Why Saltram is special
Ever since the Parkers came to Saltram in the 1740s and remodelled their home, it has been a place for visiting and for entertainment. Developed as a summer residence, the beautiful house, garden and parkland are still at the heart of what makes Saltram so special today.
John and Theresa Parker
Cannon fired and French horns played as Theresa Robinson arrived at Saltram in 1769, the new wife of John Parker II. You can perhaps imagine how she felt, coming to a new house but keen to make her own mark on it. Influenced by her cosmopolitan upbringing, she wanted to bring her fashion sense to Saltram and viewed it as project: a house to refresh and to redecorate, a house to spend money on.
Transforming the house….
Together John and Theresa completed the transformation of Saltram from manor house to Palladian mansion. They worked with Robert Adam, one of the most sought-after architects of the day. Sparing no expense, they bought Wedgwood ceramics and Chippendale furniture. They commissioned portraits from the president of the Royal Academy Sir Joshua Reynolds, and they built up one of the finest art collections in Devon. Theresa wrote excitedly to her brothers about these developments – up to three letters a day.
….and the garden too.
The focus wasn’t just on the indoors. The garden also developed at pace, so much so that Theresa was described as having a ‘planting fit[t]’. New carriage drives were put in, garden buildings sprang up and thousands of trees were planted to complete their fashionable landscape. Garden seats looked out along the estuary to Plymouth and up towards their ancestral home of Boringdon. You can still take in these key views today, though the cityscape of Plymouth has long since expanded.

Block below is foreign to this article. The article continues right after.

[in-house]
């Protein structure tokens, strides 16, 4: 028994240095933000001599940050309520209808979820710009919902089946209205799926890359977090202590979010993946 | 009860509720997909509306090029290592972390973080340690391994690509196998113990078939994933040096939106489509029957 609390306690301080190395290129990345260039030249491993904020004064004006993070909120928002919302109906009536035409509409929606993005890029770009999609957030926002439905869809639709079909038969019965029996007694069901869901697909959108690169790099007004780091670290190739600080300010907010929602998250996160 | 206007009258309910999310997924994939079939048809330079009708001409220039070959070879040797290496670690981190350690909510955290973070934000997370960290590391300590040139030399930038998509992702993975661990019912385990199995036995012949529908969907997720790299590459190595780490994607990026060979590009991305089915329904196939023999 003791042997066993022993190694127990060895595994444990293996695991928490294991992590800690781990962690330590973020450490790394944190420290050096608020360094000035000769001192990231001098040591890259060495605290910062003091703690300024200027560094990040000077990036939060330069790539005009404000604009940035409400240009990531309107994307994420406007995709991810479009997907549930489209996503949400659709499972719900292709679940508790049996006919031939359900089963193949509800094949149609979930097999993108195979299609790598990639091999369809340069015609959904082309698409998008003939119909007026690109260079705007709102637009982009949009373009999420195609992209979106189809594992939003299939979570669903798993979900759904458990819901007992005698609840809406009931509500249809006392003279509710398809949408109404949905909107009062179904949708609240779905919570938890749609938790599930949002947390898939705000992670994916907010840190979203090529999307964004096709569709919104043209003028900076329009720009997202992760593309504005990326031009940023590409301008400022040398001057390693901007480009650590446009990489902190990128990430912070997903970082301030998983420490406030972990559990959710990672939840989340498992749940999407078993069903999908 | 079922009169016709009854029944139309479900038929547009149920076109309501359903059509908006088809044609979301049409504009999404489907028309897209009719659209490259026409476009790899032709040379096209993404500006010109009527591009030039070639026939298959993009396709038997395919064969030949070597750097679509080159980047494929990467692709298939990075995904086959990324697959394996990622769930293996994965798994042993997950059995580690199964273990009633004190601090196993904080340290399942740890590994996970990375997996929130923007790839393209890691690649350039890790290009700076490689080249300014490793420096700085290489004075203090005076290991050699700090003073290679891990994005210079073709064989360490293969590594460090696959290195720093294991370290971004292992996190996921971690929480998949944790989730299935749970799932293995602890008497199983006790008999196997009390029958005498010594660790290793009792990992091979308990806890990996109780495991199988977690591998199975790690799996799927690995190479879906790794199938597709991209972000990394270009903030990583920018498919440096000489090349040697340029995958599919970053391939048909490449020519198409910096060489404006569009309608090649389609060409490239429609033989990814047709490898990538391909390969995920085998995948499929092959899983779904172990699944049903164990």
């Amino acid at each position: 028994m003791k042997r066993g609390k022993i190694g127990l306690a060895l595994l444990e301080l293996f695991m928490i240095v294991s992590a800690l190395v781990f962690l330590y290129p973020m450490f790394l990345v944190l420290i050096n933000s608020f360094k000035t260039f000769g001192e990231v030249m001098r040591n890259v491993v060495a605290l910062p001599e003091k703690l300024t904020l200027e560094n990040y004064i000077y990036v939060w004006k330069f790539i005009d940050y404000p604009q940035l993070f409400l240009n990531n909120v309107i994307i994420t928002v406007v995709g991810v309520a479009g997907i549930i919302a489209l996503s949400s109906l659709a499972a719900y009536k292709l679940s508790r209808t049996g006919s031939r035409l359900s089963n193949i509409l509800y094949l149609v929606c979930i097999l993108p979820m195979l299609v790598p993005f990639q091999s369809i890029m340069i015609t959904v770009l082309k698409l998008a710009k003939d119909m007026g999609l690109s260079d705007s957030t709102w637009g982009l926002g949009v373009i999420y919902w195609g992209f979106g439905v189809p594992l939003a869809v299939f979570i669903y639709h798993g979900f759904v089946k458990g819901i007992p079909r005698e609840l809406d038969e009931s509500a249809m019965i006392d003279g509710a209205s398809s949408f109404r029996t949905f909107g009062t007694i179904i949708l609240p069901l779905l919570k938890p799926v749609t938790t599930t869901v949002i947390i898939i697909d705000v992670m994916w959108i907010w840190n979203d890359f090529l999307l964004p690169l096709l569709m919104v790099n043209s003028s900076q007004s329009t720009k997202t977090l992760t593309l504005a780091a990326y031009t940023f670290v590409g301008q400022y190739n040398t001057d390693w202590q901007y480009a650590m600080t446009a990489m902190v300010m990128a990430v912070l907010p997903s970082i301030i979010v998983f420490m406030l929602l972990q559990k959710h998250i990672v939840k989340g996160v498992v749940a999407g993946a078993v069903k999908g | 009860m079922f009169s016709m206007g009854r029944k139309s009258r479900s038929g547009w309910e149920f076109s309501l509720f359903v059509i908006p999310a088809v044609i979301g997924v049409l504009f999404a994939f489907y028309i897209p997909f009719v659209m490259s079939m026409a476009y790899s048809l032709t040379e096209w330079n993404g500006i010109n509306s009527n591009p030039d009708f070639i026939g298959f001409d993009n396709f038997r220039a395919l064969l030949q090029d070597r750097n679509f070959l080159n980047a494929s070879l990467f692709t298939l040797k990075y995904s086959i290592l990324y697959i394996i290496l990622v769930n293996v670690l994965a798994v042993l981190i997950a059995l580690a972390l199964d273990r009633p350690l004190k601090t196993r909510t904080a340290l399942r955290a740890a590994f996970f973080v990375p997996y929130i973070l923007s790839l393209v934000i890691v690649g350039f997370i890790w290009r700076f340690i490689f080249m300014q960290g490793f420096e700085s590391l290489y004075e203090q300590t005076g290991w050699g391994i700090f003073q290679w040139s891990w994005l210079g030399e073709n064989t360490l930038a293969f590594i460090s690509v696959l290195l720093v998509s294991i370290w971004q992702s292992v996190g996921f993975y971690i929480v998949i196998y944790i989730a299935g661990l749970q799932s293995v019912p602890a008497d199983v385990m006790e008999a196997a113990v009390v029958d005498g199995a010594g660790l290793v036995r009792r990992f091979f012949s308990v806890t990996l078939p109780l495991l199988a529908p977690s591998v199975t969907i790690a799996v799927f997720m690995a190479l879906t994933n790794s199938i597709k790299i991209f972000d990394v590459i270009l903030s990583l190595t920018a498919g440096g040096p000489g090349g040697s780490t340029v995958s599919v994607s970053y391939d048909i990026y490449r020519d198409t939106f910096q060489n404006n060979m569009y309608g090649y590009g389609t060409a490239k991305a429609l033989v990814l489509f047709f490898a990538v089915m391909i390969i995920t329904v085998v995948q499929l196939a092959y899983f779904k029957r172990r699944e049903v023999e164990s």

Saltram remained in the Parker family for four more generations. Each naturally left their mark on the house and its contents, following emerging fashions as any family would today. The architect John Foulston who was tasked with updating large parts of Plymouth in the early 19th century, worked on Saltram’s library. Victorian plant-collecting and the family’s connection to the Westonbirt Arboretum influenced the growing and changing garden. Yet the changes were always sensitive to the important early history of the house, which explains why so many layers are still so easy to discover in the present day.
Saltram and Plymouth today
Today Saltram is a much-loved feature of Plymouth and many thousands visit to enjoy the house, garden and parkland. It came to the National Trust in 1957, accepted in lieu of tax as part of the National Land Fund after the Second World War. This makes it a war memorial and a ‘thank offering’ to those who fought and died – thus a fitting part of the wider history of Plymouth and its people.